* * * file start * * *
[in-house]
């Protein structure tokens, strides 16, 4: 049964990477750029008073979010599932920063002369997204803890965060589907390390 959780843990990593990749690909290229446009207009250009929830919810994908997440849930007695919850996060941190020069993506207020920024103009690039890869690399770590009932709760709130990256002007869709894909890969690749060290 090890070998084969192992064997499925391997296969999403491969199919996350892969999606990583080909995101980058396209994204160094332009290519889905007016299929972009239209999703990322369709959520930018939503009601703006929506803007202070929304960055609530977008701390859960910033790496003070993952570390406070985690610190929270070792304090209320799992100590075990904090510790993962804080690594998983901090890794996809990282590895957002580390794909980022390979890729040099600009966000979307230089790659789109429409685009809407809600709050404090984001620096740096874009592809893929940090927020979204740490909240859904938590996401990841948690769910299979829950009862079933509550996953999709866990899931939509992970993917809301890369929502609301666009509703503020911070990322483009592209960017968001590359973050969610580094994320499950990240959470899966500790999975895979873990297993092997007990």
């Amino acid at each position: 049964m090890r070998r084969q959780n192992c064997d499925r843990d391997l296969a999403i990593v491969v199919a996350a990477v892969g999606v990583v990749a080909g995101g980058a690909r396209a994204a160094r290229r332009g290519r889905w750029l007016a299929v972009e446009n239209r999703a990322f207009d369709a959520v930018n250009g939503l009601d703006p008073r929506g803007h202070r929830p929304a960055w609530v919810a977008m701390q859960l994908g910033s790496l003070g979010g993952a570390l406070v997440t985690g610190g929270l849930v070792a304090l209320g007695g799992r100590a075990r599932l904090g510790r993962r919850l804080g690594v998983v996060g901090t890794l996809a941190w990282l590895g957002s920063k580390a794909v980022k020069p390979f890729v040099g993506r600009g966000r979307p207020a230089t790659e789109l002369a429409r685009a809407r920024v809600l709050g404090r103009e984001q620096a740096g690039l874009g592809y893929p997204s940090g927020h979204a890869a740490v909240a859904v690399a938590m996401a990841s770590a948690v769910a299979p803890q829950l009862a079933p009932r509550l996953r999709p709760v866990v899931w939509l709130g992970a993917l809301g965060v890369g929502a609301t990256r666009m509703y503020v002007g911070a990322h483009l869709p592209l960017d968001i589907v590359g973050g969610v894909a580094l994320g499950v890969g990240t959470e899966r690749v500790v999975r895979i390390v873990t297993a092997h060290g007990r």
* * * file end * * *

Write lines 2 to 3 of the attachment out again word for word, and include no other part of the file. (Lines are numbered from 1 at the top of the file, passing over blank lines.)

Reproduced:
């Protein structure tokens, strides 16, 4: 049964990477750029008073979010599932920063002369997204803890965060589907390390 959780843990990593990749690909290229446009207009250009929830919810994908997440849930007695919850996060941190020069993506207020920024103009690039890869690399770590009932709760709130990256002007869709894909890969690749060290 090890070998084969192992064997499925391997296969999403491969199919996350892969999606990583080909995101980058396209994204160094332009290519889905007016299929972009239209999703990322369709959520930018939503009601703006929506803007202070929304960055609530977008701390859960910033790496003070993952570390406070985690610190929270070792304090209320799992100590075990904090510790993962804080690594998983901090890794996809990282590895957002580390794909980022390979890729040099600009966000979307230089790659789109429409685009809407809600709050404090984001620096740096874009592809893929940090927020979204740490909240859904938590996401990841948690769910299979829950009862079933509550996953999709866990899931939509992970993917809301890369929502609301666009509703503020911070990322483009592209960017968001590359973050969610580094994320499950990240959470899966500790999975895979873990297993092997007990």
């Amino acid at each position: 049964m090890r070998r084969q959780n192992c064997d499925r843990d391997l296969a999403i990593v491969v199919a996350a990477v892969g999606v990583v990749a080909g995101g980058a690909r396209a994204a160094r290229r332009g290519r889905w750029l007016a299929v972009e446009n239209r999703a990322f207009d369709a959520v930018n250009g939503l009601d703006p008073r929506g803007h202070r929830p929304a960055w609530v919810a977008m701390q859960l994908g910033s790496l003070g979010g993952a570390l406070v997440t985690g610190g929270l849930v070792a304090l209320g007695g799992r100590a075990r599932l904090g510790r993962r919850l804080g690594v998983v996060g901090t890794l996809a941190w990282l590895g957002s920063k580390a794909v980022k020069p390979f890729v040099g993506r600009g966000r979307p207020a230089t790659e789109l002369a429409r685009a809407r920024v809600l709050g404090r103009e984001q620096a740096g690039l874009g592809y893929p997204s940090g927020h979204a890869a740490v909240a859904v690399a938590m996401a990841s770590a948690v769910a299979p803890q829950l009862a079933p009932r509550l996953r999709p709760v866990v899931w939509l709130g992970a993917l809301g965060v890369g929502a609301t990256r666009m509703y503020v002007g911070a990322h483009l869709p592209l960017d968001i589907v590359g973050g969610v894909a580094l994320g499950v890969g990240t959470e899966r690749v500790v999975r895979i390390v873990t297993a092997h060290g007990r």